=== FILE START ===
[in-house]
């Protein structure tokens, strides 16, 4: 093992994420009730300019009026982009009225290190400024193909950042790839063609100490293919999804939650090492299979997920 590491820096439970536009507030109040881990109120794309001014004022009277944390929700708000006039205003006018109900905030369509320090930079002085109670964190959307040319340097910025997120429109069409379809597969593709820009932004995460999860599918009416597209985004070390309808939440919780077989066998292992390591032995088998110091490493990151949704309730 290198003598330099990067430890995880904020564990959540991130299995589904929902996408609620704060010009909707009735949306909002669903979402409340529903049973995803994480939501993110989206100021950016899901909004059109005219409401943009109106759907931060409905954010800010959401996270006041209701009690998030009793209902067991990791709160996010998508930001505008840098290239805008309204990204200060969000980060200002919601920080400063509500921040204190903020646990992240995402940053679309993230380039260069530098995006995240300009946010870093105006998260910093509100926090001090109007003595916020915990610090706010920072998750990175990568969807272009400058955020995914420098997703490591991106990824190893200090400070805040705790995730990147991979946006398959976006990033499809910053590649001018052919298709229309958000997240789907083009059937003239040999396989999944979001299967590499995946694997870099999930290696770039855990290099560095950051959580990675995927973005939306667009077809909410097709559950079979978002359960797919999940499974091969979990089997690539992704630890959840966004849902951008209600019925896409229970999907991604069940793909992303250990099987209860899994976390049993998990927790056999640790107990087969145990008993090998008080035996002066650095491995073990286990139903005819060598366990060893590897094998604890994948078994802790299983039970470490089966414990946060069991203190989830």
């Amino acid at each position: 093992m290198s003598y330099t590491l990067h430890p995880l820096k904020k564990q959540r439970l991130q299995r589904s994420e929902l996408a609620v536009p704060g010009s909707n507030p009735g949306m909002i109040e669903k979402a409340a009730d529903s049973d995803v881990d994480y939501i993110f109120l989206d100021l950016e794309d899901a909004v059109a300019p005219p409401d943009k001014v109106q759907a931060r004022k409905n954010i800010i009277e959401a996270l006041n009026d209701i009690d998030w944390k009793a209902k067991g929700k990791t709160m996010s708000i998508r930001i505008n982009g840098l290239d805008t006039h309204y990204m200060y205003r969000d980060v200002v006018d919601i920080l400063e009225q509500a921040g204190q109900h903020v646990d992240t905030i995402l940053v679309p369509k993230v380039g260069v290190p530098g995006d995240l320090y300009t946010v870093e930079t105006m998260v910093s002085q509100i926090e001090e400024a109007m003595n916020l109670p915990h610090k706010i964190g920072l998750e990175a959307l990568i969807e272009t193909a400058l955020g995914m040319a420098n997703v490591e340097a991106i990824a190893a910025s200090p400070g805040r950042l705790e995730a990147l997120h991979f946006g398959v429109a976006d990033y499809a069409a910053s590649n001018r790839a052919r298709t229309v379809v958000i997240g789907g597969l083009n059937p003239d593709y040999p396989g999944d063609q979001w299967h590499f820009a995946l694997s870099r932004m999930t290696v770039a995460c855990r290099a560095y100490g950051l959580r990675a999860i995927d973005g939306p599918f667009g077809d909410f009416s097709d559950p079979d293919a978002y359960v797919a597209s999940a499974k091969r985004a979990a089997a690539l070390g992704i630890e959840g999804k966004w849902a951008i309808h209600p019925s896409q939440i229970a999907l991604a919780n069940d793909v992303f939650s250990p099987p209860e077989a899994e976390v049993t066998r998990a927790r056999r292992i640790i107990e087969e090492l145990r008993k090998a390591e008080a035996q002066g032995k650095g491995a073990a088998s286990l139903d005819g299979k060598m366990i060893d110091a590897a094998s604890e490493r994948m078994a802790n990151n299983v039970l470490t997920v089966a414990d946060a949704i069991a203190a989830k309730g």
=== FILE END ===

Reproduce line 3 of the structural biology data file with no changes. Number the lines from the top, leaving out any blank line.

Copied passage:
């Amino acid at each position: 093992m290198s003598y330099t590491l990067h430890p995880l820096k904020k564990q959540r439970l991130q299995r589904s994420e929902l996408a609620v536009p704060g010009s909707n507030p009735g949306m909002i109040e669903k979402a409340a009730d529903s049973d995803v881990d994480y939501i993110f109120l989206d100021l950016e794309d899901a909004v059109a300019p005219p409401d943009k001014v109106q759907a931060r004022k409905n954010i800010i009277e959401a996270l006041n009026d209701i009690d998030w944390k009793a209902k067991g929700k990791t709160m996010s708000i998508r930001i505008n982009g840098l290239d805008t006039h309204y990204m200060y205003r969000d980060v200002v006018d919601i920080l400063e009225q509500a921040g204190q109900h903020v646990d992240t905030i995402l940053v679309p369509k993230v380039g260069v290190p530098g995006d995240l320090y300009t946010v870093e930079t105006m998260v910093s002085q509100i926090e001090e400024a109007m003595n916020l109670p915990h610090k706010i964190g920072l998750e990175a959307l990568i969807e272009t193909a400058l955020g995914m040319a420098n997703v490591e340097a991106i990824a190893a910025s200090p400070g805040r950042l705790e995730a990147l997120h991979f946006g398959v429109a976006d990033y499809a069409a910053s590649n001018r790839a052919r298709t229309v379809v958000i997240g789907g597969l083009n059937p003239d593709y040999p396989g999944d063609q979001w299967h590499f820009a995946l694997s870099r932004m999930t290696v770039a995460c855990r290099a560095y100490g950051l959580r990675a999860i995927d973005g939306p599918f667009g077809d909410f009416s097709d559950p079979d293919a978002y359960v797919a597209s999940a499974k091969r985004a979990a089997a690539l070390g992704i630890e959840g999804k966004w849902a951008i309808h209600p019925s896409q939440i229970a999907l991604a919780n069940d793909v992303f939650s250990p099987p209860e077989a899994e976390v049993t066998r998990a927790r056999r292992i640790i107990e087969e090492l145990r008993k090998a390591e008080a035996q002066g032995k650095g491995a073990a088998s286990l139903d005819g299979k060598m366990i060893d110091a590897a094998s604890e490493r994948m078994a802790n990151n299983v039970l470490t997920v089966a414990d946060a949704i069991a203190a989830k309730g």